Under some condition, the distribution of y-tubulin appears to be altered when aggresomes form. y-Tubulin and pericentrin are present at aggresomes in cells from patients with Parkinson's disease and other dementias that produce Lewy bodies [26]. However, in some cells containing mutant schwannomin aggregates y-tubulin labeling is absent [29]. Garcia-Mata et al. reported disruption of astral microtubule organization around the aggresomes, consistent with defects in the y-TuRC [33]. However, at the electron microscopic level, aggresomes appear electron dense and are surrounded by a cage of intermediate filaments [23, 32-34], and the interior of the aggresome is not generally immunolabeled by antibodies

[23]. It is therefore possible that y-TuRC is at the centrosome and biochemically active, but is sterically prevented from functioning in microtubule nucleation when dense aggresomes are present.

The link between aggresomes and human disease appears to be quite strong. By nucleating and organizing microtubules, the centrosome could promote aggre-some assembly, and defects in centrosome function due to aggresome formation could contribute to pathogenesis. A molecular understanding of the link between centrosomes and the unfolded protein response could shed light on a clinically intractable group of neurodegenerative diseases.

Centrosome Disruption in Response to Genotoxic Stress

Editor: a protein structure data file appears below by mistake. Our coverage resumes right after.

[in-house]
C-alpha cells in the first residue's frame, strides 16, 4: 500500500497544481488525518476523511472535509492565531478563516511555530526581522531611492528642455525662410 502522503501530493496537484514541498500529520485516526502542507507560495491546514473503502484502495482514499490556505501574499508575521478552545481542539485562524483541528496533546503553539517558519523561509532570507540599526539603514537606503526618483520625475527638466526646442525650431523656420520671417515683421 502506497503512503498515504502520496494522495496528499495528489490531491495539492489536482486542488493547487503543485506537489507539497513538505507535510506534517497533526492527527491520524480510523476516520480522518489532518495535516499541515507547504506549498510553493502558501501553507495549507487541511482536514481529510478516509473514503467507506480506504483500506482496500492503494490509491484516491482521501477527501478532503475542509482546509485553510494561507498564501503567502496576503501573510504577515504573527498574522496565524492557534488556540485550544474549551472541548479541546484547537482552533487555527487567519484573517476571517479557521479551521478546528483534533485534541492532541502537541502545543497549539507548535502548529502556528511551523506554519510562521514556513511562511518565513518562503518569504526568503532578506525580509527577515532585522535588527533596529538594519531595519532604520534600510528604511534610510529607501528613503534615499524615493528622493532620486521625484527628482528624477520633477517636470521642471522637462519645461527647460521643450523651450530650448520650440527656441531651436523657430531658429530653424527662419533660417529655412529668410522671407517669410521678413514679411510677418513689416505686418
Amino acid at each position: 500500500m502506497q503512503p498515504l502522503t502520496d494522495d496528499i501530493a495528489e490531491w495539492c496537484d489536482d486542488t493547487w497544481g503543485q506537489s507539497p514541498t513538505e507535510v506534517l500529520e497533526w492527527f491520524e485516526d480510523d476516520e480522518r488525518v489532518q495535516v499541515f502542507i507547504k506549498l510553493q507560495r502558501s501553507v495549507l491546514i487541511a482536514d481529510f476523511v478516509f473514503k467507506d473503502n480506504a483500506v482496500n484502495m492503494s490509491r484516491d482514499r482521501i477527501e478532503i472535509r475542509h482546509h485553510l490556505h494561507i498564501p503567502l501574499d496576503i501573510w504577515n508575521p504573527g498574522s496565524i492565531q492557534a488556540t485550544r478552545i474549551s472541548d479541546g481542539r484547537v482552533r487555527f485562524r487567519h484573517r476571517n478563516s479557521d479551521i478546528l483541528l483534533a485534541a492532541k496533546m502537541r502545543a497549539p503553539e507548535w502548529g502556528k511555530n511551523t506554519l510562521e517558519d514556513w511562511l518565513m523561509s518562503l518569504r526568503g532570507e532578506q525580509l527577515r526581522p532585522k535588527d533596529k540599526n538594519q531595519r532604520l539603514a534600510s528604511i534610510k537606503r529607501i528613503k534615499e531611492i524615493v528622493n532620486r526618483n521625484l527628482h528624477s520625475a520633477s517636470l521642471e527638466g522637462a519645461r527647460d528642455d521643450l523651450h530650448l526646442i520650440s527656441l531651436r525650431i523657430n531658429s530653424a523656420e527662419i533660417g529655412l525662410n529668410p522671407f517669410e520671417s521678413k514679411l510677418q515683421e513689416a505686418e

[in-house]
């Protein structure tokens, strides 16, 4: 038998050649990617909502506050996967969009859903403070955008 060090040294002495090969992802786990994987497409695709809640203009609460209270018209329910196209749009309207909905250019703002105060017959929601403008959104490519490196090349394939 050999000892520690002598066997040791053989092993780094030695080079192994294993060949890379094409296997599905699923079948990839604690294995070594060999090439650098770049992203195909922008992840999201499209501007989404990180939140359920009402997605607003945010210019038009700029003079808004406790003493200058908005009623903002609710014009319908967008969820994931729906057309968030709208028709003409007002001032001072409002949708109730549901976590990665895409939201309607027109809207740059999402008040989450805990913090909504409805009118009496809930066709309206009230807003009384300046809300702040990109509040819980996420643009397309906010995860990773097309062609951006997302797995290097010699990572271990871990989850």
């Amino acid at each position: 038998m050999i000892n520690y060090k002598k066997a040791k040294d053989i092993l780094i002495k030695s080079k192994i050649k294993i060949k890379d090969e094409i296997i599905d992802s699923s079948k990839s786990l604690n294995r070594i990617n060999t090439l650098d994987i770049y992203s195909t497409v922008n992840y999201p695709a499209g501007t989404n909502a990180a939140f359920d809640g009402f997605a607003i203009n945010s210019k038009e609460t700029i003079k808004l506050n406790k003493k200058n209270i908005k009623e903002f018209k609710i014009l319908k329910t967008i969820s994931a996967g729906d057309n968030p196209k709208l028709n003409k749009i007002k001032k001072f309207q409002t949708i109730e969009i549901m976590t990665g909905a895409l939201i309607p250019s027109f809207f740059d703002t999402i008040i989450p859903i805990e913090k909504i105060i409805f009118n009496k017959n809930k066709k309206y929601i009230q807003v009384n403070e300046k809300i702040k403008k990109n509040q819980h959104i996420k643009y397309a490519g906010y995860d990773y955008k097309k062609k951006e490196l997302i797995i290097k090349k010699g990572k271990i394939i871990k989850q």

Maintenance of genomic integrity is critical to normal development and disease prevention, and conserved pathways promote damage repair or eliminate mutant cells from the population. DNA damage and replication checkpoints delay the cell cycle to allow repair of genetic lesions or completion of DNA replication. In systems ranging from mammalian tumors to early Drosophila embryos, checkpoint failures that allow DNA damage or incomplete replication to persist into mitosis trigger "mitotic catastrophe", a poorly understood process characterized by delays in metaphase, chromosome segregation failures, and cell death by non-apoptotic mechanisms[15, 35-37]. The molecular mechanism of mitotic catastrophe has not been analyzed in detail, but this process appears to be a significant cause of chemotherapy-induced cell death in tumors and may serve an important genome maintenance function (reviewed in[15]) Studies in Drosophila embryos demonstrate that checkpoint failures and "mitotic catastrophe" are linked to mitosis-specific defects in centrosome structure and function, anastral mitotic spindle assembly, and chromosome segregation failures on mitotic exit [36]. The Drosophila homolog of the Chk2 tumor suppressor kinase is essential to mitotic catastrophe in early embryos, demonstrating that this is a genetically programmed response to genotoxic lesions [38]. The mitotic response to DNA damage in early Drosophila embryos is reviewed below, followed by a discussion of recent studies in cultured mammalian cells.